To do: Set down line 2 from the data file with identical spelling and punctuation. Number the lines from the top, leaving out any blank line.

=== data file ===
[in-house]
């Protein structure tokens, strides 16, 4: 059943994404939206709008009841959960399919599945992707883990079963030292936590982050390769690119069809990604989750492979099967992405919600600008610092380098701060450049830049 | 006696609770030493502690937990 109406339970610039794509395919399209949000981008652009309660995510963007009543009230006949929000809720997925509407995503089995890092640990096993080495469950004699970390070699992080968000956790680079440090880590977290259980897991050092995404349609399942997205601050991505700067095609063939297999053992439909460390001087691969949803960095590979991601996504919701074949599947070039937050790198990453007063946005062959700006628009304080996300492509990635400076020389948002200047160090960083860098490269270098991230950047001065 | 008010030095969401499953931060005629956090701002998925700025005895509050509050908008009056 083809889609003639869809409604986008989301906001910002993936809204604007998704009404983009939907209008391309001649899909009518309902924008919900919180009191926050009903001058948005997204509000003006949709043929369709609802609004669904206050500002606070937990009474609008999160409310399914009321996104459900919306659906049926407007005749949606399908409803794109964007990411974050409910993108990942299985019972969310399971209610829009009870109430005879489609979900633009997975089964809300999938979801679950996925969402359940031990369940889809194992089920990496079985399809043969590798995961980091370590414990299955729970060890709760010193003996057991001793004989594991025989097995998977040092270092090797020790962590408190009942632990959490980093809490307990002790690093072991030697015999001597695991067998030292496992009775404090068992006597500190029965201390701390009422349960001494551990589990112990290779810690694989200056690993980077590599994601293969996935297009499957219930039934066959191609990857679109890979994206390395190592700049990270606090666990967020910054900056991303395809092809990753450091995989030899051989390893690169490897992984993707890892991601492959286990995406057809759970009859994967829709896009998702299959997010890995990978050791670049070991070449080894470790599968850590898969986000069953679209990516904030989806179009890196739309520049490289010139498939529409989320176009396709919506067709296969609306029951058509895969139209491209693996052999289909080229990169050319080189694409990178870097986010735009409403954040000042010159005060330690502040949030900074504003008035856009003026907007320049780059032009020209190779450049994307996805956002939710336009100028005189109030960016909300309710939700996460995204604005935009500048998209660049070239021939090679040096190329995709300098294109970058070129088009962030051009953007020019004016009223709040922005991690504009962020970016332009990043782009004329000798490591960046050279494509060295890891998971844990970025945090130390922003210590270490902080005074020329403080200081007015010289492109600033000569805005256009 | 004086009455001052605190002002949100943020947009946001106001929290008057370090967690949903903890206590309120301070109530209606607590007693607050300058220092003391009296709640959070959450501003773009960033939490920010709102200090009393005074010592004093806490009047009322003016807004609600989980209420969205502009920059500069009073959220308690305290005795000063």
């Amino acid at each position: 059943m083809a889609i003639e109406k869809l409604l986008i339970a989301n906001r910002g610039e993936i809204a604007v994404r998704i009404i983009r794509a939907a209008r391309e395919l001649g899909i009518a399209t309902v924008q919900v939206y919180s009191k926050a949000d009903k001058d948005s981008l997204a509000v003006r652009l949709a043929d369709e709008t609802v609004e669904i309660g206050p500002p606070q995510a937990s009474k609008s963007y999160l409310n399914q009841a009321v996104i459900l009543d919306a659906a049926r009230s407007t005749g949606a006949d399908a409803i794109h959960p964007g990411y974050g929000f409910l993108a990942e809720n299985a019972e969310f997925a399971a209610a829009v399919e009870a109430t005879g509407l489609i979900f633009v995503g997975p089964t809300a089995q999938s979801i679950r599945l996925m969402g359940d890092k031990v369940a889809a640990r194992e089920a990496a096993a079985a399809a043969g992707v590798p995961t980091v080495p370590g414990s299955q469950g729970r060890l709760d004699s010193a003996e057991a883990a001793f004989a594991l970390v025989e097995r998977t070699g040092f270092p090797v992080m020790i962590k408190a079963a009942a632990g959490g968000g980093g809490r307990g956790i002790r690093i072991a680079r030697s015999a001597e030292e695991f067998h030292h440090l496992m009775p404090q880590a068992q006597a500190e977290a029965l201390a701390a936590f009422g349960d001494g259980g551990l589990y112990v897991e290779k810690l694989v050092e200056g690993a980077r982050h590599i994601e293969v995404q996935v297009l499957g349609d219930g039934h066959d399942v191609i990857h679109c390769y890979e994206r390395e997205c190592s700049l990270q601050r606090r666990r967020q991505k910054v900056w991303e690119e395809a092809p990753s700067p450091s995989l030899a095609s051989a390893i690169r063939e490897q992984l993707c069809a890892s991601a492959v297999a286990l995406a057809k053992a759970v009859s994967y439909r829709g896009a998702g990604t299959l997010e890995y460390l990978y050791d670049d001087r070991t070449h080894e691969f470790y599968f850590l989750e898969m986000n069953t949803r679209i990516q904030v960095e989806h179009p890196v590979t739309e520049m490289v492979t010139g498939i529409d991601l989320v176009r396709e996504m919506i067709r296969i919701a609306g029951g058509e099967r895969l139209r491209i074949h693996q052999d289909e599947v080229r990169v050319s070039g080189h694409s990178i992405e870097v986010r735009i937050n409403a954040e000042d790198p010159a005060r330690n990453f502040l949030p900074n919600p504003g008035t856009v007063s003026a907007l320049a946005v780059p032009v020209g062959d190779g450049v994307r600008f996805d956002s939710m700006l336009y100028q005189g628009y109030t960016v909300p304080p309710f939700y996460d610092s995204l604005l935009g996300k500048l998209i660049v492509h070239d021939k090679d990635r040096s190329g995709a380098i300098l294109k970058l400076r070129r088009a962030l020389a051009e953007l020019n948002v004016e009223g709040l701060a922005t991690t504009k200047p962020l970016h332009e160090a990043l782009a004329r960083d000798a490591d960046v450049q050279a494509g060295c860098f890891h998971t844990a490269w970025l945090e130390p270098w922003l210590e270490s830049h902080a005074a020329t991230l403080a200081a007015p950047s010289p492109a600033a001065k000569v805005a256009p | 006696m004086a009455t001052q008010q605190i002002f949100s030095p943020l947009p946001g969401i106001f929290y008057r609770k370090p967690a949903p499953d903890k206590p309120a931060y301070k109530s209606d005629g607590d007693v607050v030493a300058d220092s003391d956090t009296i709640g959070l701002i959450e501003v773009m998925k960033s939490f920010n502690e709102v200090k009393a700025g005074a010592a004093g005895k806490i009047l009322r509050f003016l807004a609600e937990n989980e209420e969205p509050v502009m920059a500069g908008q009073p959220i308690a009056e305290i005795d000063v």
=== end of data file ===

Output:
């Protein structure tokens, strides 16, 4: 059943994404939206709008009841959960399919599945992707883990079963030292936590982050390769690119069809990604989750492979099967992405919600600008610092380098701060450049830049 | 006696609770030493502690937990 109406339970610039794509395919399209949000981008652009309660995510963007009543009230006949929000809720997925509407995503089995890092640990096993080495469950004699970390070699992080968000956790680079440090880590977290259980897991050092995404349609399942997205601050991505700067095609063939297999053992439909460390001087691969949803960095590979991601996504919701074949599947070039937050790198990453007063946005062959700006628009304080996300492509990635400076020389948002200047160090960083860098490269270098991230950047001065 | 008010030095969401499953931060005629956090701002998925700025005895509050509050908008009056 083809889609003639869809409604986008989301906001910002993936809204604007998704009404983009939907209008391309001649899909009518309902924008919900919180009191926050009903001058948005997204509000003006949709043929369709609802609004669904206050500002606070937990009474609008999160409310399914009321996104459900919306659906049926407007005749949606399908409803794109964007990411974050409910993108990942299985019972969310399971209610829009009870109430005879489609979900633009997975089964809300999938979801679950996925969402359940031990369940889809194992089920990496079985399809043969590798995961980091370590414990299955729970060890709760010193003996057991001793004989594991025989097995998977040092270092090797020790962590408190009942632990959490980093809490307990002790690093072991030697015999001597695991067998030292496992009775404090068992006597500190029965201390701390009422349960001494551990589990112990290779810690694989200056690993980077590599994601293969996935297009499957219930039934066959191609990857679109890979994206390395190592700049990270606090666990967020910054900056991303395809092809990753450091995989030899051989390893690169490897992984993707890892991601492959286990995406057809759970009859994967829709896009998702299959997010890995990978050791670049070991070449080894470790599968850590898969986000069953679209990516904030989806179009890196739309520049490289010139498939529409989320176009396709919506067709296969609306029951058509895969139209491209693996052999289909080229990169050319080189694409990178870097986010735009409403954040000042010159005060330690502040949030900074504003008035856009003026907007320049780059032009020209190779450049994307996805956002939710336009100028005189109030960016909300309710939700996460995204604005935009500048998209660049070239021939090679040096190329995709300098294109970058070129088009962030051009953007020019004016009223709040922005991690504009962020970016332009990043782009004329000798490591960046050279494509060295890891998971844990970025945090130390922003210590270490902080005074020329403080200081007015010289492109600033000569805005256009 | 004086009455001052605190002002949100943020947009946001106001929290008057370090967690949903903890206590309120301070109530209606607590007693607050300058220092003391009296709640959070959450501003773009960033939490920010709102200090009393005074010592004093806490009047009322003016807004609600989980209420969205502009920059500069009073959220308690305290005795000063």